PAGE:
Email #46, Subject: balanced budget or Obamacare repeal?

Thank you for your letter declaring your support for a balanced budget amendment. I am especially pleased to see that your position on this issue did not change because a Republican is entering the White House tomorrow. You supported this amendment under Obama, and you continue to support it under Trump. I commend that principled consistency.

I am, however, confused then why you undermined the Budget Office by barring them from calculating and reporting the cost of repealing the Affordable Care Act. If you wish to “put an end to deficit spending” as you state, this information is vital. The last estimate was $350 billion. Repealing the ACA will not only prevent Congress from balancing the budget, it will add greatly to the long-term deficit, two problems you claim are your top concerns.

I don’t understand how to interpret this extreme inconsistency. Do you believe the costs of the ACA repeal somehow don’t count? I understand you want both, but, as you say: “Families all across our nation understand what it means to make tough decisions each day about what they can and cannot afford and government officials should be required to exercise similar restraint when spending the hard-earned dollars of our nation’s citizens.”

Your contradictory positions suggest you are not living up to your own standard. Instead of ranking the repeal against its costs and making the tough decision of which matters more, you appear to be showing no restraint and pretending that you can have both. You can’t. Please acknowledge that financial fact and change one of your positions accordingly.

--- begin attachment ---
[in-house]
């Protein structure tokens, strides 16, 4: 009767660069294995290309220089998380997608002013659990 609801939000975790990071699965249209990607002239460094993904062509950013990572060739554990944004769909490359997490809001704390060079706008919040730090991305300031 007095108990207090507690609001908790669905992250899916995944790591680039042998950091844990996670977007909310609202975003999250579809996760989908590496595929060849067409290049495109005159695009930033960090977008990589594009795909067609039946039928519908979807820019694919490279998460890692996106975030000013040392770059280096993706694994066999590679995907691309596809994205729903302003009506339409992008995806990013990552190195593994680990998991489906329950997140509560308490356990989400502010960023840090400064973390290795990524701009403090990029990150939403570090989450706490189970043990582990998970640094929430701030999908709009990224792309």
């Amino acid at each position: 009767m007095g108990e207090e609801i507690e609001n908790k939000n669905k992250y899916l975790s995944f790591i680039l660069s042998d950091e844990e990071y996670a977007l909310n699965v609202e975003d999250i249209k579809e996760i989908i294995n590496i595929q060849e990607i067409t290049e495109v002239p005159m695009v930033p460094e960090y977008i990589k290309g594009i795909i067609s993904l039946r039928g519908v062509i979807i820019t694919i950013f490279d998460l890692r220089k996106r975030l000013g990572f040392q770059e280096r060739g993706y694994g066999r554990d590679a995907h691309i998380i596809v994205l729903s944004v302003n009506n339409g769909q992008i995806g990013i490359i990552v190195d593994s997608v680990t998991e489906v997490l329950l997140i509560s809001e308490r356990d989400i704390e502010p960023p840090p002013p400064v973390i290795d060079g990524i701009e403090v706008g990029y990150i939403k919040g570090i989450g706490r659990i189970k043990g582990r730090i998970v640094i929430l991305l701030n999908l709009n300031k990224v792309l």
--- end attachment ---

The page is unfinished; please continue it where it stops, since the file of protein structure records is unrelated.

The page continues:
Author: Chris Gavaler

Chris Gavaler is an associate professor at W&L University, comics editor of Shenandoah, and series editor of Bloomsbury Critical Guides in Comics Studies. He has published two novels: School for Tricksters (SMU 2011) and Pretend I’m Not Here (HarperCollins 2002); and six books of scholarship: On the Origin of Superheroes (Iowa 2015), Superhero Comics (Bloomsbury 2017), Superhero Thought Experiments (with Nathaniel Goldberg, Iowa 2019), Revising Fiction, Fact, and Faith (with Nathaniel Goldberg, Routledge 2020), Creating Comics (with Leigh Ann Beavers, Bloomsbury 2021), and The Comics Form (Bloomsbury forthcoming). His visual work appears in Ilanot Review, North American Review, Aquifer, and other journals.

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